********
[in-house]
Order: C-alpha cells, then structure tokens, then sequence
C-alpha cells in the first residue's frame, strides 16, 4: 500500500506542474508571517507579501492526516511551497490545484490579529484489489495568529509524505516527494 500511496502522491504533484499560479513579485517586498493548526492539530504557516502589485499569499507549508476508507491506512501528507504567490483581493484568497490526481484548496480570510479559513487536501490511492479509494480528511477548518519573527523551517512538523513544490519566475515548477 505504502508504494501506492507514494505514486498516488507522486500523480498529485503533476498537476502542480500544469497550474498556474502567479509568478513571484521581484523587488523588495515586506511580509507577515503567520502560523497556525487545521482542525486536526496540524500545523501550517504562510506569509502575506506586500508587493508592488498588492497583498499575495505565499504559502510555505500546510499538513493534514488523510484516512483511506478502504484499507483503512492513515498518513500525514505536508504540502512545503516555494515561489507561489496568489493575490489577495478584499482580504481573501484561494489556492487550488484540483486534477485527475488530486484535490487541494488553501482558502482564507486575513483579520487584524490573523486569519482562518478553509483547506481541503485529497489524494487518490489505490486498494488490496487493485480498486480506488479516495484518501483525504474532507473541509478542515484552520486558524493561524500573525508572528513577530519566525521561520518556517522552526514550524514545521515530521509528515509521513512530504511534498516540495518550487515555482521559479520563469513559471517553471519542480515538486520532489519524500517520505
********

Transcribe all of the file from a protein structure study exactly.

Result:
[in-house]
Order: C-alpha cells, then structure tokens, then sequence
C-alpha cells in the first residue's frame, strides 16, 4: 500500500506542474508571517507579501492526516511551497490545484490579529484489489495568529509524505516527494 500511496502522491504533484499560479513579485517586498493548526492539530504557516502589485499569499507549508476508507491506512501528507504567490483581493484568497490526481484548496480570510479559513487536501490511492479509494480528511477548518519573527523551517512538523513544490519566475515548477 505504502508504494501506492507514494505514486498516488507522486500523480498529485503533476498537476502542480500544469497550474498556474502567479509568478513571484521581484523587488523588495515586506511580509507577515503567520502560523497556525487545521482542525486536526496540524500545523501550517504562510506569509502575506506586500508587493508592488498588492497583498499575495505565499504559502510555505500546510499538513493534514488523510484516512483511506478502504484499507483503512492513515498518513500525514505536508504540502512545503516555494515561489507561489496568489493575490489577495478584499482580504481573501484561494489556492487550488484540483486534477485527475488530486484535490487541494488553501482558502482564507486575513483579520487584524490573523486569519482562518478553509483547506481541503485529497489524494487518490489505490486498494488490496487493485480498486480506488479516495484518501483525504474532507473541509478542515484552520486558524493561524500573525508572528513577530519566525521561520518556517522552526514550524514545521515530521509528515509521513512530504511534498516540495518550487515555482521559479520563469513559471517553471519542480515538486520532489519524500517520505